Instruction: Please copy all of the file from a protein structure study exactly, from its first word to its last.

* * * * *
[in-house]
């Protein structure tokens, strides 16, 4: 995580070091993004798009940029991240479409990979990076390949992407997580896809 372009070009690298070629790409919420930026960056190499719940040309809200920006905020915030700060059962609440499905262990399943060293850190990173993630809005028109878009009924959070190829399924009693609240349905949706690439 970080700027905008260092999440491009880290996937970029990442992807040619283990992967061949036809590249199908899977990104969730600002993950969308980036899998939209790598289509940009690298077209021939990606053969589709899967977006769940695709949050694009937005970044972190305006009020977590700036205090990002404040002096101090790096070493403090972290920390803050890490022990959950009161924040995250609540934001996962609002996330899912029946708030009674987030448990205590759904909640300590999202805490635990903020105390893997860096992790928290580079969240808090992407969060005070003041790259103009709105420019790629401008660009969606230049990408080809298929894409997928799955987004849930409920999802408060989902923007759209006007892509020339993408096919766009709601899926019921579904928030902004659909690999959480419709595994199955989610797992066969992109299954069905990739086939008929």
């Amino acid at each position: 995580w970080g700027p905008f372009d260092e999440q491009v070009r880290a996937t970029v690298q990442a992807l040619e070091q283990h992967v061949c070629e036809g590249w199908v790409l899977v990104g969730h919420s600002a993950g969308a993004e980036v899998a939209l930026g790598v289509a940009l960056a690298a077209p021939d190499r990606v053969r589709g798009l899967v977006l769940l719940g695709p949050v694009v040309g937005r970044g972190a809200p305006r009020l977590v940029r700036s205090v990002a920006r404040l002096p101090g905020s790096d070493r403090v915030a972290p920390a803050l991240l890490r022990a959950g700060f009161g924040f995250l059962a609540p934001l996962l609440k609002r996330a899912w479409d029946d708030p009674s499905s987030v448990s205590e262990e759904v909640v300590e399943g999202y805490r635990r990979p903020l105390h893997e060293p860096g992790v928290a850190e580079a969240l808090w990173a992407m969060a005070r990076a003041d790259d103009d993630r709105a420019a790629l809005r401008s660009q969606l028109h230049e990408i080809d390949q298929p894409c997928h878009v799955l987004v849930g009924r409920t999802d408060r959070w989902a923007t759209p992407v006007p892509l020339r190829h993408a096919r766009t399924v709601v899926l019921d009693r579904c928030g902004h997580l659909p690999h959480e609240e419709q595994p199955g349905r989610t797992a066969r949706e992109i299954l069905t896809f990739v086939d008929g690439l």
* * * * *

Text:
[in-house]
């Protein structure tokens, strides 16, 4: 995580070091993004798009940029991240479409990979990076390949992407997580896809 372009070009690298070629790409919420930026960056190499719940040309809200920006905020915030700060059962609440499905262990399943060293850190990173993630809005028109878009009924959070190829399924009693609240349905949706690439 970080700027905008260092999440491009880290996937970029990442992807040619283990992967061949036809590249199908899977990104969730600002993950969308980036899998939209790598289509940009690298077209021939990606053969589709899967977006769940695709949050694009937005970044972190305006009020977590700036205090990002404040002096101090790096070493403090972290920390803050890490022990959950009161924040995250609540934001996962609002996330899912029946708030009674987030448990205590759904909640300590999202805490635990903020105390893997860096992790928290580079969240808090992407969060005070003041790259103009709105420019790629401008660009969606230049990408080809298929894409997928799955987004849930409920999802408060989902923007759209006007892509020339993408096919766009709601899926019921579904928030902004659909690999959480419709595994199955989610797992066969992109299954069905990739086939008929």
């Amino acid at each position: 995580w970080g700027p905008f372009d260092e999440q491009v070009r880290a996937t970029v690298q990442a992807l040619e070091q283990h992967v061949c070629e036809g590249w199908v790409l899977v990104g969730h919420s600002a993950g969308a993004e980036v899998a939209l930026g790598v289509a940009l960056a690298a077209p021939d190499r990606v053969r589709g798009l899967v977006l769940l719940g695709p949050v694009v040309g937005r970044g972190a809200p305006r009020l977590v940029r700036s205090v990002a920006r404040l002096p101090g905020s790096d070493r403090v915030a972290p920390a803050l991240l890490r022990a959950g700060f009161g924040f995250l059962a609540p934001l996962l609440k609002r996330a899912w479409d029946d708030p009674s499905s987030v448990s205590e262990e759904v909640v300590e399943g999202y805490r635990r990979p903020l105390h893997e060293p860096g992790v928290a850190e580079a969240l808090w990173a992407m969060a005070r990076a003041d790259d103009d993630r709105a420019a790629l809005r401008s660009q969606l028109h230049e990408i080809d390949q298929p894409c997928h878009v799955l987004v849930g009924r409920t999802d408060r959070w989902a923007t759209p992407v006007p892509l020339r190829h993408a096919r766009t399924v709601v899926l019921d009693r579904c928030g902004h997580l659909p690999h959480e609240e419709q595994p199955g349905r989610t797992a066969r949706e992109i299954l069905t896809f990739v086939d008929g690439l």